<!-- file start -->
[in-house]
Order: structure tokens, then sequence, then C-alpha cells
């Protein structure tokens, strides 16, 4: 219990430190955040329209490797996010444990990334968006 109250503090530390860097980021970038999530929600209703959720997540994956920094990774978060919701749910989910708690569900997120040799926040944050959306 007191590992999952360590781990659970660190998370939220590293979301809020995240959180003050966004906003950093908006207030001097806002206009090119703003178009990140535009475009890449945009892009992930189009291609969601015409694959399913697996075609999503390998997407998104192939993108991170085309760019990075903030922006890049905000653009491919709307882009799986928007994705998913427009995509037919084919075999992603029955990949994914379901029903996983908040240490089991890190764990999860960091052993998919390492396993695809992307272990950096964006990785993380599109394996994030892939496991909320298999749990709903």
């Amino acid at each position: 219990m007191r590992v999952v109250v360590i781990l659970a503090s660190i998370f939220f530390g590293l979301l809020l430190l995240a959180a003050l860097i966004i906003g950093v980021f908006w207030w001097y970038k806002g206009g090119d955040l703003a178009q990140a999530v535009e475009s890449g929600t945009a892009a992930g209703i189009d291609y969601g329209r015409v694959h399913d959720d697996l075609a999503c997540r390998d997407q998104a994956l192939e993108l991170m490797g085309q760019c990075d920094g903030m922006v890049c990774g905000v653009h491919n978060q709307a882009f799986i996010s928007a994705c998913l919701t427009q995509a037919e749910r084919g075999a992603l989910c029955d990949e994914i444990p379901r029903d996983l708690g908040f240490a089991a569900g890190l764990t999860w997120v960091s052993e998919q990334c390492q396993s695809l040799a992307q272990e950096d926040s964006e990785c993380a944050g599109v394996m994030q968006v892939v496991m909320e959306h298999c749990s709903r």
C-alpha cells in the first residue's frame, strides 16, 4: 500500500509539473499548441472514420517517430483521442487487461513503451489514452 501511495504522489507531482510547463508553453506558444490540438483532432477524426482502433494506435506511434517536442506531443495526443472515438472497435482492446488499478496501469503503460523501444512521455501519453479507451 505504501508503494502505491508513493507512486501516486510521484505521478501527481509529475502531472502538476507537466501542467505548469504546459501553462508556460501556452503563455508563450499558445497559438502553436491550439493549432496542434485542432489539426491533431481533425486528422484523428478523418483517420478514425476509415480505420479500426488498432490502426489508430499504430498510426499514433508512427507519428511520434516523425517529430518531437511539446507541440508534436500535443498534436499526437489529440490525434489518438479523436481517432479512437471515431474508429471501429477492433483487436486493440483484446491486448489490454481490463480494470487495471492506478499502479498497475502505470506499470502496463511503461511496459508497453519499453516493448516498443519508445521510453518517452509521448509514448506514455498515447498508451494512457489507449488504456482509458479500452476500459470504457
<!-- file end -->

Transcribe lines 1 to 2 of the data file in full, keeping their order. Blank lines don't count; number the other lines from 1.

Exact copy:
[in-house]
Order: structure tokens, then sequence, then C-alpha cells